Malawi: Strengthening Democratic Institutions - Final Activity Report

Publication Date: 
30 May 1995

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EXECUTIVE SUMMARY

The second IFES Technical Assistance Project in Malawi was conducted from January 1994 until March 1995. The project, under Grant #612-0243-G-00-3008-00, combined direct election assistance with election monitoring, training and legislative support to the Malawi National Electoral Commission. In the fourteen month-span of this project, IFES provided assistance in the pre-election, election day and postelection periods.

Narrative and financial information on the activities performed through the May 17, 1994 general elections is contained in the activity report for that period (issued in June 1994). This report focuses on the second phase of project activities and subsequently takes a global view of the IFES activities in Malawi from March 1993 to the present.

The second phase of project activity under this grant, entitled "Strengthening Democratic Institutions in Malawi", had as its goal the creation of a permanent, independent election administration organ, which would become part of the Malawian civil and governance sector. A permanent electoral body is a feature of most democratic countries, even within electoral systems where elections may be called following the dissolution of Parliament. The main purpose of such a body is to ensure preparedness for any electoral process, whether it is periodic or called. It may expand to perform the various tasks associated with a national election, or for another special effort.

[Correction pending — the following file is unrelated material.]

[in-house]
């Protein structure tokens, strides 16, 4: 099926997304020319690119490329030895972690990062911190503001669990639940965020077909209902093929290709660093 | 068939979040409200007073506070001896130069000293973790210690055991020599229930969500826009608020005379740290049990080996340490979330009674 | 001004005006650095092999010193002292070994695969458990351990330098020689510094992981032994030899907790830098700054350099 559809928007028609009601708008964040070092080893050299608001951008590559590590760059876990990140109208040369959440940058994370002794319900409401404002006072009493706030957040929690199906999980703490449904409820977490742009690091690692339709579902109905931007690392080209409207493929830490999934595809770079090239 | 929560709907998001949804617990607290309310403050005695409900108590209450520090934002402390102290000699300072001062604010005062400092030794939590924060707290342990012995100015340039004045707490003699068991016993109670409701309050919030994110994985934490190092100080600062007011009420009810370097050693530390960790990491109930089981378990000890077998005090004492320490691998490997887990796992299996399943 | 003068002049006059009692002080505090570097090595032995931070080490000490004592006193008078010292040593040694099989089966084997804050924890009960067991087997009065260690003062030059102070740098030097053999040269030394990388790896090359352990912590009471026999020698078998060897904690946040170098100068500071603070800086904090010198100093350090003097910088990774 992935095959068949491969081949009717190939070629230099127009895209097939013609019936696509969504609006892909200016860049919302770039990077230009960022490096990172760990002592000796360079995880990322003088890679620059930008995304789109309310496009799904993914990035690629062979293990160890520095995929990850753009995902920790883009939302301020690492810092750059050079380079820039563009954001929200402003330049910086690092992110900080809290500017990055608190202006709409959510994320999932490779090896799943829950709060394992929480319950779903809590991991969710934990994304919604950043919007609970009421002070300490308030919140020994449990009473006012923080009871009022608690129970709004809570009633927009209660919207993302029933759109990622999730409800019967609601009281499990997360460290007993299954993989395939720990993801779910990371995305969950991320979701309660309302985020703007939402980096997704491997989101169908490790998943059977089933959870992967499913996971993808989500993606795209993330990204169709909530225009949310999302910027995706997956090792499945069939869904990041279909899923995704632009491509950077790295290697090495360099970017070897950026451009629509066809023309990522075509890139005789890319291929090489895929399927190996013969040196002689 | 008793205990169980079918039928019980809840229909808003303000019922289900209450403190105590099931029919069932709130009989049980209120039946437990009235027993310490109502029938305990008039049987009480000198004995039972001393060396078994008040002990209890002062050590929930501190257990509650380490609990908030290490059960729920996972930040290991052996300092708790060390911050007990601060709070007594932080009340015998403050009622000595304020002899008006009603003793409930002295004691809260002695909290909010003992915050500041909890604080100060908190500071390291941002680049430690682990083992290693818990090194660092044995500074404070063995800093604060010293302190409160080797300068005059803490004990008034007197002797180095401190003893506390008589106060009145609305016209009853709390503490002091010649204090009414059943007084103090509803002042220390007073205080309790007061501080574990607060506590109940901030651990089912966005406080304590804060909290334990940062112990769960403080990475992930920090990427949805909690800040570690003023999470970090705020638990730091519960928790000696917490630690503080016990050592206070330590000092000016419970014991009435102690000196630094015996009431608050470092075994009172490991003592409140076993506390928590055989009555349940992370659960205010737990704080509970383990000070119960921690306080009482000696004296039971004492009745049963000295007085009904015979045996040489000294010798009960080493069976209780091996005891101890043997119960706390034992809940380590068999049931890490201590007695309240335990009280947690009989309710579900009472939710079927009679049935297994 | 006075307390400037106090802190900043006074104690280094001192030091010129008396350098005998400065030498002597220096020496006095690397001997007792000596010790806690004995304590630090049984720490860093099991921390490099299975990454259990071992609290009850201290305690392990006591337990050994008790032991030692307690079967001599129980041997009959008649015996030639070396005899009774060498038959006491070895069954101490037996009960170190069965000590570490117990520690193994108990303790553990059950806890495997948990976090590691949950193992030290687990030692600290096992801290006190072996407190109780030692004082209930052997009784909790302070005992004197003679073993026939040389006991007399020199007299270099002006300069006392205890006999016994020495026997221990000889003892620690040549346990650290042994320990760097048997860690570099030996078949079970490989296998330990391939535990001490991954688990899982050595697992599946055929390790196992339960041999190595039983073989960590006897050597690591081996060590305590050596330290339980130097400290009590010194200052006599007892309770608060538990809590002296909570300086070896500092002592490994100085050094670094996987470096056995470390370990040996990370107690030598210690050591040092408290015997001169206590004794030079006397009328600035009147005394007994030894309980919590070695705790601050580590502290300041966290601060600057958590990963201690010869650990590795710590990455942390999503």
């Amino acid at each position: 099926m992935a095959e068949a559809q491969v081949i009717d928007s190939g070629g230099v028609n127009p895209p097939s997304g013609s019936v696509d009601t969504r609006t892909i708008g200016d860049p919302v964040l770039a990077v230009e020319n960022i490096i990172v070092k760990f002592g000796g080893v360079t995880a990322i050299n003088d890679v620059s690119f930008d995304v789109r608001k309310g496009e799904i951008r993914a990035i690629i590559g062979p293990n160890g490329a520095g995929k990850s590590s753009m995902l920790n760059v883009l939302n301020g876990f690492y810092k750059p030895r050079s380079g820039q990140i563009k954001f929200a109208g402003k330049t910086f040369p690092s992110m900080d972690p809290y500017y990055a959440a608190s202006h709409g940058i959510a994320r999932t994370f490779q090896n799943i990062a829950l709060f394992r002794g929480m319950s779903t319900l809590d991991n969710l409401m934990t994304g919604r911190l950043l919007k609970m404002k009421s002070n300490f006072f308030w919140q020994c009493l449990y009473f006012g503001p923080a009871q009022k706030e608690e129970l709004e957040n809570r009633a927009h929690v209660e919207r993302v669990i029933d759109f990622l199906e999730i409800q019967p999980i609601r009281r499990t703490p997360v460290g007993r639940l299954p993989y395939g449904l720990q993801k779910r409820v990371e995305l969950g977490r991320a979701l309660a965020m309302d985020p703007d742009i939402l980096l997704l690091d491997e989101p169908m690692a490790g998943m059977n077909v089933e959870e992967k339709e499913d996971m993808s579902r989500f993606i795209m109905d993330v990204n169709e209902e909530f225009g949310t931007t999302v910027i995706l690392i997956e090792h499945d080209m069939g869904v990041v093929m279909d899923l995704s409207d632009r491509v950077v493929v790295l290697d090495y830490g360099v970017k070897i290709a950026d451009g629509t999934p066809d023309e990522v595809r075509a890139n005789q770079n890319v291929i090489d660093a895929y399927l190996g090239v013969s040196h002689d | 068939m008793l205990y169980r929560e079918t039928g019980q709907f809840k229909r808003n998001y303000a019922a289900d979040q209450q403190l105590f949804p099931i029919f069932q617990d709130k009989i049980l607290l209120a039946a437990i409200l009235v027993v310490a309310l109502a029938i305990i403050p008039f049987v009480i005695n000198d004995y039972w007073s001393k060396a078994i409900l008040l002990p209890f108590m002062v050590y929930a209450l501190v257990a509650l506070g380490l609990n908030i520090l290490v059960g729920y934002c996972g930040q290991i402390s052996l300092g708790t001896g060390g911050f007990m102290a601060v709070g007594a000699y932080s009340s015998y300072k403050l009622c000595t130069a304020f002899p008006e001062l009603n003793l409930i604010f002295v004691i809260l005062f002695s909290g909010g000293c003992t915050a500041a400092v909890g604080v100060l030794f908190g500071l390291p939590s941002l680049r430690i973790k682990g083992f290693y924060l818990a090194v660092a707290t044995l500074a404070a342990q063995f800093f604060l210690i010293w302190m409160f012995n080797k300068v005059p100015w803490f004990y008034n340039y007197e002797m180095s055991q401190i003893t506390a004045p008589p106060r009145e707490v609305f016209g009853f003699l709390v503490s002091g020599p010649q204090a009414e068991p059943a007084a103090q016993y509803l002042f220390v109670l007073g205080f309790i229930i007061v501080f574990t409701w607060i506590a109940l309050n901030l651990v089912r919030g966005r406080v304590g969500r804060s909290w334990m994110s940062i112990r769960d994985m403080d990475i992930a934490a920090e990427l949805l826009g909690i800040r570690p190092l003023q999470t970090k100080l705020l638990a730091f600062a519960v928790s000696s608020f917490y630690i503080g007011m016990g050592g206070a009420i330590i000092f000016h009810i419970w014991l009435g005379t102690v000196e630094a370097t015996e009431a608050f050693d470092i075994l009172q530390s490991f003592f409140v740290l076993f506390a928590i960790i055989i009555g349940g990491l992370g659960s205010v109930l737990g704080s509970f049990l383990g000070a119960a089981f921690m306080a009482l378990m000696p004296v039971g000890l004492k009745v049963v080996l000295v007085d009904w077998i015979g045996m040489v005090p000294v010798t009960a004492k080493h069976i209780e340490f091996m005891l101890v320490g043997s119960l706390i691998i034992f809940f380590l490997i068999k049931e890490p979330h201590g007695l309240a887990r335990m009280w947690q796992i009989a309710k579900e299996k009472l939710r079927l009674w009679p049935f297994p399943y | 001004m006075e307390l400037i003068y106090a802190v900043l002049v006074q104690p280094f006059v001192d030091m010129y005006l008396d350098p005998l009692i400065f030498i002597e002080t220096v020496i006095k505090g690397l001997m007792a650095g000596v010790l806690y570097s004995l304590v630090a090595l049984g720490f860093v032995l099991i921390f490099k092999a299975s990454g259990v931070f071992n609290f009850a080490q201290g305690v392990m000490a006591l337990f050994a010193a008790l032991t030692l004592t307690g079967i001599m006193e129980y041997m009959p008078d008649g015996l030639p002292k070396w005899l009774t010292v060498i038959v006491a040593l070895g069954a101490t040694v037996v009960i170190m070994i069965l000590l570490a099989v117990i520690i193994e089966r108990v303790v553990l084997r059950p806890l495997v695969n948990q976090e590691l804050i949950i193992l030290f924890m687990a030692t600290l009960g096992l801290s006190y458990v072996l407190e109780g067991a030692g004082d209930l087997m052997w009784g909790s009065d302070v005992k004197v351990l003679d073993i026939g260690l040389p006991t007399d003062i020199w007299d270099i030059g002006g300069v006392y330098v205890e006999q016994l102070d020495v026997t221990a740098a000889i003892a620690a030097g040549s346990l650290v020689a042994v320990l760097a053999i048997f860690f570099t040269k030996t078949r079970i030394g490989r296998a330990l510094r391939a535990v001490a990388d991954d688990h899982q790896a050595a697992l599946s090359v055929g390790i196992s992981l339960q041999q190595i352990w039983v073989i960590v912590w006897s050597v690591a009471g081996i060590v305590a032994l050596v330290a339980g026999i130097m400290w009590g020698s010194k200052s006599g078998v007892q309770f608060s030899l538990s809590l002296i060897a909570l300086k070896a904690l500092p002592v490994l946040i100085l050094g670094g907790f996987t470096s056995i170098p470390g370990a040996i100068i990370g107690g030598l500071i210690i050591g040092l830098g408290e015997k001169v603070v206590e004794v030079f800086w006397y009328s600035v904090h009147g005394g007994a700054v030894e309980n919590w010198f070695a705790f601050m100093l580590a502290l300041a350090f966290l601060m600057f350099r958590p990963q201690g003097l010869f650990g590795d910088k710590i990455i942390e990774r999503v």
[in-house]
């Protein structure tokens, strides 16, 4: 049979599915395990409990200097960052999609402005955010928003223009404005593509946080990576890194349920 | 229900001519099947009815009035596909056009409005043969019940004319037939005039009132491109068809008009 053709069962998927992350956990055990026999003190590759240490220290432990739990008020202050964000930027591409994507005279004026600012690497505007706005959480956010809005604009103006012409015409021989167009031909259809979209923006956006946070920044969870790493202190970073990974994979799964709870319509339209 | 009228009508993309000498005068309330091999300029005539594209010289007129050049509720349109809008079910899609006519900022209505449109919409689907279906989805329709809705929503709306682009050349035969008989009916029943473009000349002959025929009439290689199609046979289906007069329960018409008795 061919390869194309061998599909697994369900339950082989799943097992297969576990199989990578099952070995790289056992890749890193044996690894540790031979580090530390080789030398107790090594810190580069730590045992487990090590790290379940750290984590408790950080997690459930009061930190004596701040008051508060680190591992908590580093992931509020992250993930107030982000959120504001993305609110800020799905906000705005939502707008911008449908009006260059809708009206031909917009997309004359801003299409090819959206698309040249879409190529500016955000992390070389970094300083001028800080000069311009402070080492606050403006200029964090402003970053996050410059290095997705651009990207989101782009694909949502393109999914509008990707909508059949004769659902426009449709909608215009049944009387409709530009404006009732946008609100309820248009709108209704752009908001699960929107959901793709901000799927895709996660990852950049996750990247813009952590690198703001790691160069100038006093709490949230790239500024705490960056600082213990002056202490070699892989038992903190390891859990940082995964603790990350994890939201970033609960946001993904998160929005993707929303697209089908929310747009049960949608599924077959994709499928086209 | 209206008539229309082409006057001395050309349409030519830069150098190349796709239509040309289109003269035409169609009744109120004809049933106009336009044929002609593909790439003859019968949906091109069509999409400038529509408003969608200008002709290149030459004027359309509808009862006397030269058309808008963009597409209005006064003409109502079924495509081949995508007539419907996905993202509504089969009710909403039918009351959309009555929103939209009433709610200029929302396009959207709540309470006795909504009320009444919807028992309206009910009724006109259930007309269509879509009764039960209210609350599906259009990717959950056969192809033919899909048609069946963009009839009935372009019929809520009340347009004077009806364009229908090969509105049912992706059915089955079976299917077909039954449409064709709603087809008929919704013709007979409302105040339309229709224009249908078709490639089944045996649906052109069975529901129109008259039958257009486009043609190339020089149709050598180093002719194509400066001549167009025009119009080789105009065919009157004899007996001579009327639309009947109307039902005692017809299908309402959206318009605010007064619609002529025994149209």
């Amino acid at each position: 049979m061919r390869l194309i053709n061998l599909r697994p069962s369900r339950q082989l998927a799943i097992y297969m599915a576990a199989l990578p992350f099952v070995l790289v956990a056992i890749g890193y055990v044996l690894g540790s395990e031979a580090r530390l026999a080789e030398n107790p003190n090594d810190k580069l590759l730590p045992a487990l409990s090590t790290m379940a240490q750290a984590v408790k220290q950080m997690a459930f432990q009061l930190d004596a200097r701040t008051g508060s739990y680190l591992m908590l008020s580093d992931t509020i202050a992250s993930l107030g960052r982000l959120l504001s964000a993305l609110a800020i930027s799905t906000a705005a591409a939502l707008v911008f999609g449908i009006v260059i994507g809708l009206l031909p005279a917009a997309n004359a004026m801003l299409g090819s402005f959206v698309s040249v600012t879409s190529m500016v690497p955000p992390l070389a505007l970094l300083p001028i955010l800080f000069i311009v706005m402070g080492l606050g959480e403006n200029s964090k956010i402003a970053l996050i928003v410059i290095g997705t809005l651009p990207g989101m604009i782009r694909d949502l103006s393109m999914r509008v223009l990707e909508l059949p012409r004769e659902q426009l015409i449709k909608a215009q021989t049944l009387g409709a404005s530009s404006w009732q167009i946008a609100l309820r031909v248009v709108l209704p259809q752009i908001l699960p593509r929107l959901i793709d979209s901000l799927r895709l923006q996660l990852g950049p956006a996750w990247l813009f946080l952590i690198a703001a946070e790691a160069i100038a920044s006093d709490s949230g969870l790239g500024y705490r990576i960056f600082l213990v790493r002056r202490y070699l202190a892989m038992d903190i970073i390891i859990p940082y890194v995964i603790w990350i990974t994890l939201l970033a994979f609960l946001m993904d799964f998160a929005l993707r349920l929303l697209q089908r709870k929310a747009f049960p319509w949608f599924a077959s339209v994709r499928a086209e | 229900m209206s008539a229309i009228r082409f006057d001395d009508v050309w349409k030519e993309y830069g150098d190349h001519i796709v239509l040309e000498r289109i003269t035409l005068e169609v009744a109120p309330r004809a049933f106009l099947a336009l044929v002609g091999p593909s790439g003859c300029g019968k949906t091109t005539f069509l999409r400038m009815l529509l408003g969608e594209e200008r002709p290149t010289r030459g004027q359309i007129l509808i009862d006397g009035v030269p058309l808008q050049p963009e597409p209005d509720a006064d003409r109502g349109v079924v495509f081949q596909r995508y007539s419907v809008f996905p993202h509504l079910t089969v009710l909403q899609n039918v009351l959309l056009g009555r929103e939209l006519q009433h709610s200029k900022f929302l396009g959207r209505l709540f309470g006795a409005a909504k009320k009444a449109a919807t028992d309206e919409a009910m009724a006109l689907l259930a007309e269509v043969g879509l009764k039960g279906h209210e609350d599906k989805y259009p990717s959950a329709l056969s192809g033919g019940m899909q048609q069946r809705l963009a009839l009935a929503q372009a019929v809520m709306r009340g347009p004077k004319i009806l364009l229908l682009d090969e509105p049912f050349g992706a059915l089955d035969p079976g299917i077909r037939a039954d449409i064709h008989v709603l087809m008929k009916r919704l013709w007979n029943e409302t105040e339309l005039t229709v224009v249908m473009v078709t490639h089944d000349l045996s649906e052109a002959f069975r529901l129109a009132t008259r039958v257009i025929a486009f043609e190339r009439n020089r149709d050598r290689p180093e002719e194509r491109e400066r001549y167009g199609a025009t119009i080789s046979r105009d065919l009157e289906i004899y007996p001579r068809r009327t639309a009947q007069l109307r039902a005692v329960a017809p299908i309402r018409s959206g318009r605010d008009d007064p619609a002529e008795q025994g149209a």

From November 1994 to March 1995, IFES provided two advisors to the Electoral Commission: Leticia Martinez, the on-site Project Manager, and Michael Maley, a member of the Australian Electoral Commission. Martinez assisted the Commission in a number of areas. She first analyzed the internal structure of the Commission secretariat and worked with the Commissioners to develop a more efficient organization and work plan. Next, she examined the financial controls and accounting to determine where such functions would be placed in a permanent organization. As a mechanism for reaching a broader consensus on the Commission's plans for a permanent support staff and on its recommendations for changes to the electoral law, Martinez introduced the concept of a seminar, during which the members of the Commission would present their views on selected topics, and after which the Commission would have a strengthened legitimacy to recommend changes in the electoral law and other election-related matters.